A new study has claimed that the scientists may have overvalued the amount of water present on the Moon.
After studying the lunar rock samples, researchers led by Jeremy Boyce from the University of California – Los Angeles concluded that the amount of water present on Moon’s surface is much lesser than it is thought.
So far, mineral apatite has been used to measure the amount of water on the lunar surface.
According to the researchers, the study revealed that the unusually hydrogen-rich apatite crystals found in many lunar samples may not have formed within a water-rich environment as it was originally thought. Scientists use the mineral apatite method for estimating the amount of water in lunar rocks.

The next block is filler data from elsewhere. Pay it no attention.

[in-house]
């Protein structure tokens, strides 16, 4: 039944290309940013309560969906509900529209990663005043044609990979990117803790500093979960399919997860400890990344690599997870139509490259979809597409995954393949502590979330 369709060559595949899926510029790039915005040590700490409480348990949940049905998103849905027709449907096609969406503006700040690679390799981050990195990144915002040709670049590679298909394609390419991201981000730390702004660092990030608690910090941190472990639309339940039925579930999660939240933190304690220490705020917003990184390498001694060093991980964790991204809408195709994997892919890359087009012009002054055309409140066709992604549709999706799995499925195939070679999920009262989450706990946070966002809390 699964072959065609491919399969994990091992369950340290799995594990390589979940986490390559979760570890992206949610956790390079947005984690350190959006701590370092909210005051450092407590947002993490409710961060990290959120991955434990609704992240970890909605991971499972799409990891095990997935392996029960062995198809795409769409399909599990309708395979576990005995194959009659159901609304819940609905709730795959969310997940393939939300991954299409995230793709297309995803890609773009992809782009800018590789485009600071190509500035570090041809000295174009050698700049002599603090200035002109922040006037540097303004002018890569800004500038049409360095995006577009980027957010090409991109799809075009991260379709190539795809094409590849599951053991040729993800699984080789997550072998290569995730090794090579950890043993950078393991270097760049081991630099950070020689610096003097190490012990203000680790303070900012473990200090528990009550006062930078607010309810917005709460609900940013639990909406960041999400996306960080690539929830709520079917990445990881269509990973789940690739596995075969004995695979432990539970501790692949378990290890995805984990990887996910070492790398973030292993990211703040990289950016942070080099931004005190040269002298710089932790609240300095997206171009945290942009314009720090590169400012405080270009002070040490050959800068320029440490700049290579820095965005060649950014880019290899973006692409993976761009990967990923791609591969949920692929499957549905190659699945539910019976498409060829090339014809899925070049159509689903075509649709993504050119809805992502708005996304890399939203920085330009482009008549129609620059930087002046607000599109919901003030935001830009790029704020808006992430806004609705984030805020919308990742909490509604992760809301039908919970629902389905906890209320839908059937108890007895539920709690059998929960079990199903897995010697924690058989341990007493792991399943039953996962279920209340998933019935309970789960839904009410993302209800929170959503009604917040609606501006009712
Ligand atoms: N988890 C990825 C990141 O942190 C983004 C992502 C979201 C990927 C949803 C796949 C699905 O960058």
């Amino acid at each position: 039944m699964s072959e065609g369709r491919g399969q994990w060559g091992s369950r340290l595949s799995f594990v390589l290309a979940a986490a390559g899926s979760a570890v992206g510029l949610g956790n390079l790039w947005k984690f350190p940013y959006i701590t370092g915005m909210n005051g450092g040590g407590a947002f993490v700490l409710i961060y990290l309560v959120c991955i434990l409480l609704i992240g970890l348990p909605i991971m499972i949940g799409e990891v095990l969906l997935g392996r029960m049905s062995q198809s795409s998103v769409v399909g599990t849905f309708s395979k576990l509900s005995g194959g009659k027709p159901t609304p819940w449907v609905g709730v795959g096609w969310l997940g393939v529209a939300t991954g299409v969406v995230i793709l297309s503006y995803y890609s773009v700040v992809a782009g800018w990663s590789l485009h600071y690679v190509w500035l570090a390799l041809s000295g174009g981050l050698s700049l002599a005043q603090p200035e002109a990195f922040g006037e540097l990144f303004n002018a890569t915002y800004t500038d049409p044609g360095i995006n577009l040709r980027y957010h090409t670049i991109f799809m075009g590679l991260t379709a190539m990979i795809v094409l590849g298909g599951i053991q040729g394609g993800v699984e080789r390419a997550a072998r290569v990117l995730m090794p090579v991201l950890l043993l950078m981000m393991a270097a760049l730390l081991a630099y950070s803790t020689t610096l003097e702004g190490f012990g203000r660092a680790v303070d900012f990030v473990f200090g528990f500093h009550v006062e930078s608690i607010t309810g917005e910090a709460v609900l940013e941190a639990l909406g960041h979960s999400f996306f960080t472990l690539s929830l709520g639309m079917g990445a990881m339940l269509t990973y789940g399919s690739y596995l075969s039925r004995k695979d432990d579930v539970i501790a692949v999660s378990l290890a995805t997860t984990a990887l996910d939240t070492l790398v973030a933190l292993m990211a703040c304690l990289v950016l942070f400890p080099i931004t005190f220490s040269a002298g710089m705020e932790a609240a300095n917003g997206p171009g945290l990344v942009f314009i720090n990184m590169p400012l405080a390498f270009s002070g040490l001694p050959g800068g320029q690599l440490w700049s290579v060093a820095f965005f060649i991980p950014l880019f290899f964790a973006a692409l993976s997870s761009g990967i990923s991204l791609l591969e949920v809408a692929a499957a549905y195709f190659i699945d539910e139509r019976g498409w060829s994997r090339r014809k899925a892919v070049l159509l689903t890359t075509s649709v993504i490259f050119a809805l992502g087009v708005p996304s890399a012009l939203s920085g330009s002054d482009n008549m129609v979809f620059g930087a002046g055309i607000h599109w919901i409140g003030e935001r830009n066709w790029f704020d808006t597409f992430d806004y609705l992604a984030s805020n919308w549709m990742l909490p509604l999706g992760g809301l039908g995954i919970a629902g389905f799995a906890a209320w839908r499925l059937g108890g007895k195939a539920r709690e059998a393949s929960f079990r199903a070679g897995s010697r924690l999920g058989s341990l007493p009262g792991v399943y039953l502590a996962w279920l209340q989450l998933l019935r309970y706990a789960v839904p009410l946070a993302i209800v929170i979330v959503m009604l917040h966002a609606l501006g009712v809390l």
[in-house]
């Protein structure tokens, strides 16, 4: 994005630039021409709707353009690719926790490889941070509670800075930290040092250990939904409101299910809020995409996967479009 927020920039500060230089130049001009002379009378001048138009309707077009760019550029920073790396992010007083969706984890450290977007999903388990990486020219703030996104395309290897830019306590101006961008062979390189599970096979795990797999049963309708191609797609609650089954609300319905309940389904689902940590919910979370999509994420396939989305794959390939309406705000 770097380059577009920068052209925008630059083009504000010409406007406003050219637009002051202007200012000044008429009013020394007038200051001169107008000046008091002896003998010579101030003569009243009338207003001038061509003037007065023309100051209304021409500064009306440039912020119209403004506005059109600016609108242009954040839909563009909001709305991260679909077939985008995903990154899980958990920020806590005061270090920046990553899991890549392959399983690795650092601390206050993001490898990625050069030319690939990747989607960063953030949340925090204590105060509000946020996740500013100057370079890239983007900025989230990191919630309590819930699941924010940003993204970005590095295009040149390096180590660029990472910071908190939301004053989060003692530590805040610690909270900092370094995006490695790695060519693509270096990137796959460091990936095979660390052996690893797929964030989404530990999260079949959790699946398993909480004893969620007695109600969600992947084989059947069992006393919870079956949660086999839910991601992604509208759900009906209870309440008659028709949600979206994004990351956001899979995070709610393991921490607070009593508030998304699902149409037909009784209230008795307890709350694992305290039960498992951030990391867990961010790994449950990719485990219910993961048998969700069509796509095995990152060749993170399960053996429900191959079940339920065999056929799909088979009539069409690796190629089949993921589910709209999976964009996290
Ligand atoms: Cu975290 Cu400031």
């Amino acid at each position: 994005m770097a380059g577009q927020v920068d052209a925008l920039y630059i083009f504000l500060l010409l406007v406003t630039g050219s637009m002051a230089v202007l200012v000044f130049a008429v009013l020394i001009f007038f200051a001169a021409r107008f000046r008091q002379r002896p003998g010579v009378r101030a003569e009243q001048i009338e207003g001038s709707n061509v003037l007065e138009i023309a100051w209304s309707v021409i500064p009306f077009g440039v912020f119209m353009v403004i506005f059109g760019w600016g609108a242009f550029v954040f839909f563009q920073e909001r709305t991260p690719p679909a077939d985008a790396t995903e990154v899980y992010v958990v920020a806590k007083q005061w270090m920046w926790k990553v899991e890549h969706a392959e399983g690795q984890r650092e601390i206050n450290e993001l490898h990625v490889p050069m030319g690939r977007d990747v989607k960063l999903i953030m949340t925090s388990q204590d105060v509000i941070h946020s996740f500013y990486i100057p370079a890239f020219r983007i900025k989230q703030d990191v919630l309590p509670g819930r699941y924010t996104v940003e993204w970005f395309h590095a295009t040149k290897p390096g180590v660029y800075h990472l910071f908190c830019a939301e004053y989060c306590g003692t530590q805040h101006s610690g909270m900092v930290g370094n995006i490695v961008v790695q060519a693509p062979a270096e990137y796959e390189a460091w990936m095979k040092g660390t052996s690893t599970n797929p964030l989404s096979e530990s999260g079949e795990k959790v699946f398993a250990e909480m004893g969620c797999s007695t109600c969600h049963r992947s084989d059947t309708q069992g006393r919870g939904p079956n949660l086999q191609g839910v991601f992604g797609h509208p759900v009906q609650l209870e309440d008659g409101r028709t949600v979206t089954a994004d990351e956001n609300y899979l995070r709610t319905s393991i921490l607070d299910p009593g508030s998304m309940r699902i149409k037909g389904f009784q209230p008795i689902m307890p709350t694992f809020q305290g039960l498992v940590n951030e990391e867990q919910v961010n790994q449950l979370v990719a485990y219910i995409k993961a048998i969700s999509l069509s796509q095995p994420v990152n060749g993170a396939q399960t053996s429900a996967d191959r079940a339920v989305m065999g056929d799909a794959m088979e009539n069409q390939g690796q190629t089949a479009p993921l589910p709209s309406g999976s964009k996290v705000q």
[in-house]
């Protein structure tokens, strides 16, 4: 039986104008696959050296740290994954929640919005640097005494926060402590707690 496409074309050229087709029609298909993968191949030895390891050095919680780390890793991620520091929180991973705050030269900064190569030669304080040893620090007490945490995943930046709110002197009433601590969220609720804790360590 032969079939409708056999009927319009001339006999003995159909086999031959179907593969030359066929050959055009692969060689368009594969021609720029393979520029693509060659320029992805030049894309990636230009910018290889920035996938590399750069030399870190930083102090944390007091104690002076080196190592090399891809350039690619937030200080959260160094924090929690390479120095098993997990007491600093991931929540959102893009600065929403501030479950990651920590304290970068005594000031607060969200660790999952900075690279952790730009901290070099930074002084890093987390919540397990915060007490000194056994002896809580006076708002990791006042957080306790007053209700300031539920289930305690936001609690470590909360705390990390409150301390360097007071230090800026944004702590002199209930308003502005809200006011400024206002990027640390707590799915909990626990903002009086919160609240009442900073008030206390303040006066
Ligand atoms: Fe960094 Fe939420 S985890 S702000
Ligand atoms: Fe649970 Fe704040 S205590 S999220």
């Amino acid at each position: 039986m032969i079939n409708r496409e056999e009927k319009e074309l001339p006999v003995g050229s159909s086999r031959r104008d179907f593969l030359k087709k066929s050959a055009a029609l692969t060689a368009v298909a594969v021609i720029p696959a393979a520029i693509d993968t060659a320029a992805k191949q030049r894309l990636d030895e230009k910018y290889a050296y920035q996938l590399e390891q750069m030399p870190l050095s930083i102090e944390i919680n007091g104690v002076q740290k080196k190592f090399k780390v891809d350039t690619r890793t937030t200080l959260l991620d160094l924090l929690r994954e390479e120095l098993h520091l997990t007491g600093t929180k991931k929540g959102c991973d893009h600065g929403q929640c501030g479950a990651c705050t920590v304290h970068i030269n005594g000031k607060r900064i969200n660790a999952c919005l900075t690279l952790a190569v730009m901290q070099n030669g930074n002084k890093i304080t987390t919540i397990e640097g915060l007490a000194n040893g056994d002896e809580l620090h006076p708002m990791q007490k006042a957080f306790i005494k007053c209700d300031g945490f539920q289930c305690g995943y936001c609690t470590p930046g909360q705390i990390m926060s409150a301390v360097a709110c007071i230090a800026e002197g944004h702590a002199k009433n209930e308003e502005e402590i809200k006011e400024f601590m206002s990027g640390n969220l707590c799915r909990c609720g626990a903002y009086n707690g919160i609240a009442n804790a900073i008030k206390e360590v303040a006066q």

“Our new results show that there is not as much water in lunar magma as apatite would have us believe,” Boyce said while announcing the findings.
It was an age-old belief that the moon was almost entirely devoid of water. But the 2010 discovery of hydrogen-rich apatite within lunar rocks hinted at a more watery past.
The researchers say, the findings have indicated that the apatite may not be a reliable indicator of water levels on the moon. They believe that the high water content on lunar surface is likely due to a “quirk” that adds hydrogen as it crystalizes.
Boyce says, the high water content within lunar apatite is the result of crystallisation process and not a water-rich lunar environment.
The findings of the study were published in the journal Science.